OSA's Digital Library

Virtual Journal for Biomedical Optics

Virtual Journal for Biomedical Optics

| EXPLORING THE INTERFACE OF LIGHT AND BIOMEDICINE

  • Editor: Gregory W. Faris
  • Vol. 2, Iss. 10 — Oct. 31, 2007
« Show journal navigation

Artificial neural superposition eye

Andreas Brückner, Jacques Duparré, Peter Dannberg, Andreas Bräuer, and Andreas Tünnermann  »View Author Affiliations


Optics Express, Vol. 15, Issue 19, pp. 11922-11933 (2007)
http://dx.doi.org/10.1364/OE.15.011922


View Full Text Article

Acrobat PDF (555 KB)





Browse Journals / Lookup Meetings

Browse by Journal and Year


   


Lookup Conference Papers

Close Browse Journals / Lookup Meetings

Article Tools

Share
Citations

Abstract

We propose an ultra-thin imaging system which is based on the neural superposition compound eye of insects. Multiple light sensitive pixels in the footprint of each lenslet of this multi-channel configuration enable the parallel imaging of the individual object points. Together with the digital superposition of related signals this multiple sampling enables advanced functionalities for artificial compound eyes. Using this technique, color imaging and a circumvention for the trade-off between resolution and sensitivity of ultra-compact camera devices have been demonstrated in this article. The optical design and layout of such a system is discussed in detail. Experimental results are shown which indicate the attractiveness of microoptical artificial compound eyes for applications in the field of machine vision, surveillance or automotive imaging.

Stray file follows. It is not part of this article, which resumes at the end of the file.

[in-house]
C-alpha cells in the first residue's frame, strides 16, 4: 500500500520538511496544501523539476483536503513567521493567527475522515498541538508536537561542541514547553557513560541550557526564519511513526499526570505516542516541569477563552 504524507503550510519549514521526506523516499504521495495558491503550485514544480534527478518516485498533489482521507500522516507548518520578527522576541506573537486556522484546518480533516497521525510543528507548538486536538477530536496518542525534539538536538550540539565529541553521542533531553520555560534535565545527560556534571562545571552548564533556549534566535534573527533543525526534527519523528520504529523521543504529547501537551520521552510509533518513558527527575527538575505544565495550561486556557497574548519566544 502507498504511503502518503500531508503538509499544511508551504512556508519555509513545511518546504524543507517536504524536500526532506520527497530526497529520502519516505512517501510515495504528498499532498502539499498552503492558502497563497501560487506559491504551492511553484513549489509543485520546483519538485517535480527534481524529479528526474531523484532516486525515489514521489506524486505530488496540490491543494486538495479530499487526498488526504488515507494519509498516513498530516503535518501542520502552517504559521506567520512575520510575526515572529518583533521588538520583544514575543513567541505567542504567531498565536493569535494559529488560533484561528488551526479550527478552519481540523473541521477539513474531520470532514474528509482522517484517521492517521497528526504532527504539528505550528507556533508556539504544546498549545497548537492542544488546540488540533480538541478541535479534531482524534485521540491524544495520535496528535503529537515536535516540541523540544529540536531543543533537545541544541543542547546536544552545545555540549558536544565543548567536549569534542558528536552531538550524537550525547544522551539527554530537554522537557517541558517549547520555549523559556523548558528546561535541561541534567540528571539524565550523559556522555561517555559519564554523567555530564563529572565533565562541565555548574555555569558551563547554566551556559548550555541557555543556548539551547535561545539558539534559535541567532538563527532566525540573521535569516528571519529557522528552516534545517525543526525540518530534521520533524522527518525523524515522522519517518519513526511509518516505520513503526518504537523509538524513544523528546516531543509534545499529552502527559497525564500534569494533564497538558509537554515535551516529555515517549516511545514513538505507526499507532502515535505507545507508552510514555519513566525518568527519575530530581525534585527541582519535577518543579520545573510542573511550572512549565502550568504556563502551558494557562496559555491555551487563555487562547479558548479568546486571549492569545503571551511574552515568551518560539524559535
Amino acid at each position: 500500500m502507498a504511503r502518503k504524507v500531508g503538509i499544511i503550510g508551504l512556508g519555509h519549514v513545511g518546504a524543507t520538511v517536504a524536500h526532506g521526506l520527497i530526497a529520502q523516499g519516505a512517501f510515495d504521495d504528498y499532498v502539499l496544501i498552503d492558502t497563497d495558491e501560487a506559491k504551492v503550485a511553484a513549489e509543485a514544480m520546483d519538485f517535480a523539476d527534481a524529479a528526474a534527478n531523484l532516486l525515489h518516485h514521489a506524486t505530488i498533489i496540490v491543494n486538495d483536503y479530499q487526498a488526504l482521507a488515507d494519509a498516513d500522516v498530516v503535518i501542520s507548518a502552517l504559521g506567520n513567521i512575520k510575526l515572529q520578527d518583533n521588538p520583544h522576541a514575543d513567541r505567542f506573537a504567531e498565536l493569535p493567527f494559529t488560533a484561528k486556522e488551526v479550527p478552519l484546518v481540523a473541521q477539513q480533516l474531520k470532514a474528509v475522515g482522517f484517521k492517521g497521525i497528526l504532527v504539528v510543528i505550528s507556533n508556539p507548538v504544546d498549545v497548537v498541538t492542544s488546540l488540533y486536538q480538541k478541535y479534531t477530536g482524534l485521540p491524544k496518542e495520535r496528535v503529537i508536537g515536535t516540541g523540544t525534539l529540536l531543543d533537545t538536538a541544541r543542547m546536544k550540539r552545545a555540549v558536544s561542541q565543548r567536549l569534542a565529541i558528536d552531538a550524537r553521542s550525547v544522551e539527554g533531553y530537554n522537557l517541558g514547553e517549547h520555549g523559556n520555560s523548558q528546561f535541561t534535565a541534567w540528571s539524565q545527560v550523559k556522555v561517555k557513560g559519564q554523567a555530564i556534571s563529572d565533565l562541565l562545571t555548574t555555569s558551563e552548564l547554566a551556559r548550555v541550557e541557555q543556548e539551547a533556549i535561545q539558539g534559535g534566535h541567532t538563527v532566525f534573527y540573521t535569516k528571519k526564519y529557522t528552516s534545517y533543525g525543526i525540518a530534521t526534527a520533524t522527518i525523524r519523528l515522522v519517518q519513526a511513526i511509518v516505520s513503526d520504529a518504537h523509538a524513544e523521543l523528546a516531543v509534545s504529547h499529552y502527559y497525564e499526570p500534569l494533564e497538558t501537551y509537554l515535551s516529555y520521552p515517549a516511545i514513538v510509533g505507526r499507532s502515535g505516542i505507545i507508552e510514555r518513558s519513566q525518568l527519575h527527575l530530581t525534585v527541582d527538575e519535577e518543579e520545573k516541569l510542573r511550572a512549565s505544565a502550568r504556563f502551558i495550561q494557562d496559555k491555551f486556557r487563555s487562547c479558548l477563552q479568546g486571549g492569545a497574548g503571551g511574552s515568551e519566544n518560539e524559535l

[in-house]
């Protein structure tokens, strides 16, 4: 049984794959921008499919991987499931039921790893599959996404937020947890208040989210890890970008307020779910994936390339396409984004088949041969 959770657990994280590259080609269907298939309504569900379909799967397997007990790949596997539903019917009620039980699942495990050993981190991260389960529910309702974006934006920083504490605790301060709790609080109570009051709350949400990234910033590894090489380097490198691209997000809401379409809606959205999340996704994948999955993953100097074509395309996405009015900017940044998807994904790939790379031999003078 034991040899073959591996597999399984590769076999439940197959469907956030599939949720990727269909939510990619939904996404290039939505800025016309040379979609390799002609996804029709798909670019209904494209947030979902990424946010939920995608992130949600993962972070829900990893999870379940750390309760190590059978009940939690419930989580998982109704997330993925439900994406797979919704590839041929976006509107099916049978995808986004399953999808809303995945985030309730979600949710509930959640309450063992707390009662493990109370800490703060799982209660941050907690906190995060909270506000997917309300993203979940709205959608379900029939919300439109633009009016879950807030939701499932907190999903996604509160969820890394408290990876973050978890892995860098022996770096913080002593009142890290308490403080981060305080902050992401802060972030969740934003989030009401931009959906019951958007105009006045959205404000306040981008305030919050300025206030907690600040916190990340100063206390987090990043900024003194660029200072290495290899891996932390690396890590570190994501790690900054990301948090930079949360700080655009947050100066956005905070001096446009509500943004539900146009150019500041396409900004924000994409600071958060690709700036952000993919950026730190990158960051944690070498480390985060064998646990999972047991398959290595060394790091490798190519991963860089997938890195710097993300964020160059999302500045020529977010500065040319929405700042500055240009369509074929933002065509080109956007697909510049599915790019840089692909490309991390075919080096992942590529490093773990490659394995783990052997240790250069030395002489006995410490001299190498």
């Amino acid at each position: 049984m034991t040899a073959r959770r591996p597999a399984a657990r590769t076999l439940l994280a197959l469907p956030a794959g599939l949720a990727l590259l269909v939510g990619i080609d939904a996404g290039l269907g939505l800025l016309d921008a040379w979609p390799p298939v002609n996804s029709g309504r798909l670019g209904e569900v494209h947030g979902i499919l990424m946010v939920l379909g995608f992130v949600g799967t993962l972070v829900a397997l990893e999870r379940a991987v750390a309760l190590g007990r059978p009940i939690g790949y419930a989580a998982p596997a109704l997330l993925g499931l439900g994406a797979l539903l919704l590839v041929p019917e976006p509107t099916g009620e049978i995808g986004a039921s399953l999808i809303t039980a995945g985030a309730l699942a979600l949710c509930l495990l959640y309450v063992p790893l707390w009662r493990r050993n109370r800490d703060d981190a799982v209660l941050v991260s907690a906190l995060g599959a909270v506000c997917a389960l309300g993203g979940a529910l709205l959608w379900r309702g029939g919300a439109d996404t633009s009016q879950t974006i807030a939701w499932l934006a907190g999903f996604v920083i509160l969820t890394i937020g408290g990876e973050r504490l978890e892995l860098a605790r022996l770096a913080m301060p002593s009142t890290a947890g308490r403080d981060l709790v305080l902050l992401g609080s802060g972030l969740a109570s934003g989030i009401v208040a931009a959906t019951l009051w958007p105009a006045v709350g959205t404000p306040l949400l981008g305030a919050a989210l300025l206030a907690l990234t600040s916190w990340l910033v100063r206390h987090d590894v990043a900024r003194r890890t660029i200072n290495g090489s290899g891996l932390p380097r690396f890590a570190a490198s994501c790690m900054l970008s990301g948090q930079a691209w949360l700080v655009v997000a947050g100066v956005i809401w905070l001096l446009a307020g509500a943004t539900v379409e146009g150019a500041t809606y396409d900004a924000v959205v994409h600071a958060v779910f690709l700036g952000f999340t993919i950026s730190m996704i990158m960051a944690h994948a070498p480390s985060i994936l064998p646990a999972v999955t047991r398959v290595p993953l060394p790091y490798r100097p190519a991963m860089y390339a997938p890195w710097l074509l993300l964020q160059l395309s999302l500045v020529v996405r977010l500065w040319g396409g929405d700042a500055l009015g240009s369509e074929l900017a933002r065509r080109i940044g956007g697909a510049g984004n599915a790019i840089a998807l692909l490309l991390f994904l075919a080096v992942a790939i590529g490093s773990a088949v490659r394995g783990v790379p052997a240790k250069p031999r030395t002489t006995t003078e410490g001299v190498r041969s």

© 2007 Optical Society of America

1. Introduction

The enduring miniaturization of opto-electronic multimedia devices led to an extensive shrinkage of either the sensor pixel size and optical components so that these parts are now reaching physical limits. Diffraction effects become noticeable and decreasing light sensitivity causes image degradation due to noise as the pixel size is reduced. Although these effects might be tolerable in consumer’s digital photography, they affect the performance of subsequent image processing and analysis techniques in machine vision and industrial inspection.

When we look for compact vision systems in nature we find that the compound eyes of insects are the smallest known vision sensors which have been working successfully for over 350 million years. They exhibit lowest possible volume and weight as well as low power consumption. However, they have a low spatial resolution which is partly compensated by high temporal imaging rate and parallel signal processing [1

1. M. F. Land and D.-E. Nilsson, Animal Eyes, Oxford Animal Biology Series (Oxford University Press, Oxford, 2002).

].

For these reasons, compound eyes are the perfect archetypes for the development of a highly miniaturized vision sensor such as the artificial apposition compound eye camera [2